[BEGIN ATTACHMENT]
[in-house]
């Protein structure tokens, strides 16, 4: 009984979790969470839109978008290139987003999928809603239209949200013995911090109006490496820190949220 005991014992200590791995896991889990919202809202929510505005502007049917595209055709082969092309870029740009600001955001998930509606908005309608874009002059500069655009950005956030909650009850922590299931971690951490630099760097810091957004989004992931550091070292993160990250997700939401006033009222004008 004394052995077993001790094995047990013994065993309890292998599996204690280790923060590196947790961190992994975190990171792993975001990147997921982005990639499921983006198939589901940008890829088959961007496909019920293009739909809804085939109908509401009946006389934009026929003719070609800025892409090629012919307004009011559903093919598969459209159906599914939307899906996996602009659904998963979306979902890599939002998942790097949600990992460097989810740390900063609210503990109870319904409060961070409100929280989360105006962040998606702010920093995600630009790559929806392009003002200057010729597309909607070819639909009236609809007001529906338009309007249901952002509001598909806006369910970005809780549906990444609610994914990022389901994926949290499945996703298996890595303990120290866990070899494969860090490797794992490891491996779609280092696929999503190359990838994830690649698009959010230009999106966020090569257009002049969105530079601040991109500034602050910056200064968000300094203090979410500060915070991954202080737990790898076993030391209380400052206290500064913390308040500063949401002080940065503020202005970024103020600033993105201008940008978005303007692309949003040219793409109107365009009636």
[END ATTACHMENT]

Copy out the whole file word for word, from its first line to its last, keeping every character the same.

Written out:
[in-house]
């Protein structure tokens, strides 16, 4: 009984979790969470839109978008290139987003999928809603239209949200013995911090109006490496820190949220 005991014992200590791995896991889990919202809202929510505005502007049917595209055709082969092309870029740009600001955001998930509606908005309608874009002059500069655009950005956030909650009850922590299931971690951490630099760097810091957004989004992931550091070292993160990250997700939401006033009222004008 004394052995077993001790094995047990013994065993309890292998599996204690280790923060590196947790961190992994975190990171792993975001990147997921982005990639499921983006198939589901940008890829088959961007496909019920293009739909809804085939109908509401009946006389934009026929003719070609800025892409090629012919307004009011559903093919598969459209159906599914939307899906996996602009659904998963979306979902890599939002998942790097949600990992460097989810740390900063609210503990109870319904409060961070409100929280989360105006962040998606702010920093995600630009790559929806392009003002200057010729597309909607070819639909009236609809007001529906338009309007249901952002509001598909806006369910970005809780549906990444609610994914990022389901994926949290499945996703298996890595303990120290866990070899494969860090490797794992490891491996779609280092696929999503190359990838994830690649698009959010230009999106966020090569257009002049969105530079601040991109500034602050910056200064968000300094203090979410500060915070991954202080737990790898076993030391209380400052206290500064913390308040500063949401002080940065503020202005970024103020600033993105201008940008978005303007692309949003040219793409109107365009009636």